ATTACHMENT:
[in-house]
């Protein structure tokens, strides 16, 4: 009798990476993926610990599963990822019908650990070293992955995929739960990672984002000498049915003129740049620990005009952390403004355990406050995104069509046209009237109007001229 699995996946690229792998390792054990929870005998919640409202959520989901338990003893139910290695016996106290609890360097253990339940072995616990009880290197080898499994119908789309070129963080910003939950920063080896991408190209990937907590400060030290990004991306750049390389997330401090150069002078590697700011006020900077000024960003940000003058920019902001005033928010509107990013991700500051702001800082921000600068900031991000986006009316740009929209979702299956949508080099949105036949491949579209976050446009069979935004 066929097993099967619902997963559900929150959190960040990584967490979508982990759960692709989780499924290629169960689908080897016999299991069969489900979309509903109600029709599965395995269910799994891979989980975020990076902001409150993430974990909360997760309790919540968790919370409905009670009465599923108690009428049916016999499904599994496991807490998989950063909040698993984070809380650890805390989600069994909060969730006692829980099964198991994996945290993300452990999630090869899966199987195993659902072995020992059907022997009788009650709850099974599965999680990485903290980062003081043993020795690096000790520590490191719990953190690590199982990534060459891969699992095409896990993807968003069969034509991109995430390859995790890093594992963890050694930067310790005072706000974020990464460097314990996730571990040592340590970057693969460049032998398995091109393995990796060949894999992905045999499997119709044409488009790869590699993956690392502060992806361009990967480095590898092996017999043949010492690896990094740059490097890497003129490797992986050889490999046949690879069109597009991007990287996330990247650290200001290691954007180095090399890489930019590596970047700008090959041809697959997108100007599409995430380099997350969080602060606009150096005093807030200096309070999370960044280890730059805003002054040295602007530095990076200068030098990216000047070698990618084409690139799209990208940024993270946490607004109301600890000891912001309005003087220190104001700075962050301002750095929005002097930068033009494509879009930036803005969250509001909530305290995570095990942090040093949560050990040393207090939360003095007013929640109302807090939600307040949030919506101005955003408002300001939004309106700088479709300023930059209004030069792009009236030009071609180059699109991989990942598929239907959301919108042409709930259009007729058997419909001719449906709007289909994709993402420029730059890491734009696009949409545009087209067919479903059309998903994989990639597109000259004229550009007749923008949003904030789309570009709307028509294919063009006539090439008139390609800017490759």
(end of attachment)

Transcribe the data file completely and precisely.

[in-house]
């Protein structure tokens, strides 16, 4: 009798990476993926610990599963990822019908650990070293992955995929739960990672984002000498049915003129740049620990005009952390403004355990406050995104069509046209009237109007001229 699995996946690229792998390792054990929870005998919640409202959520989901338990003893139910290695016996106290609890360097253990339940072995616990009880290197080898499994119908789309070129963080910003939950920063080896991408190209990937907590400060030290990004991306750049390389997330401090150069002078590697700011006020900077000024960003940000003058920019902001005033928010509107990013991700500051702001800082921000600068900031991000986006009316740009929209979702299956949508080099949105036949491949579209976050446009069979935004 066929097993099967619902997963559900929150959190960040990584967490979508982990759960692709989780499924290629169960689908080897016999299991069969489900979309509903109600029709599965395995269910799994891979989980975020990076902001409150993430974990909360997760309790919540968790919370409905009670009465599923108690009428049916016999499904599994496991807490998989950063909040698993984070809380650890805390989600069994909060969730006692829980099964198991994996945290993300452990999630090869899966199987195993659902072995020992059907022997009788009650709850099974599965999680990485903290980062003081043993020795690096000790520590490191719990953190690590199982990534060459891969699992095409896990993807968003069969034509991109995430390859995790890093594992963890050694930067310790005072706000974020990464460097314990996730571990040592340590970057693969460049032998398995091109393995990796060949894999992905045999499997119709044409488009790869590699993956690392502060992806361009990967480095590898092996017999043949010492690896990094740059490097890497003129490797992986050889490999046949690879069109597009991007990287996330990247650290200001290691954007180095090399890489930019590596970047700008090959041809697959997108100007599409995430380099997350969080602060606009150096005093807030200096309070999370960044280890730059805003002054040295602007530095990076200068030098990216000047070698990618084409690139799209990208940024993270946490607004109301600890000891912001309005003087220190104001700075962050301002750095929005002097930068033009494509879009930036803005969250509001909530305290995570095990942090040093949560050990040393207090939360003095007013929640109302807090939600307040949030919506101005955003408002300001939004309106700088479709300023930059209004030069792009009236030009071609180059699109991989990942598929239907959301919108042409709930259009007729058997419909001719449906709007289909994709993402420029730059890491734009696009949409545009087209067919479903059309998903994989990639597109000259004229550009007749923008949003904030789309570009709307028509294919063009006539090439008139390609800017490759």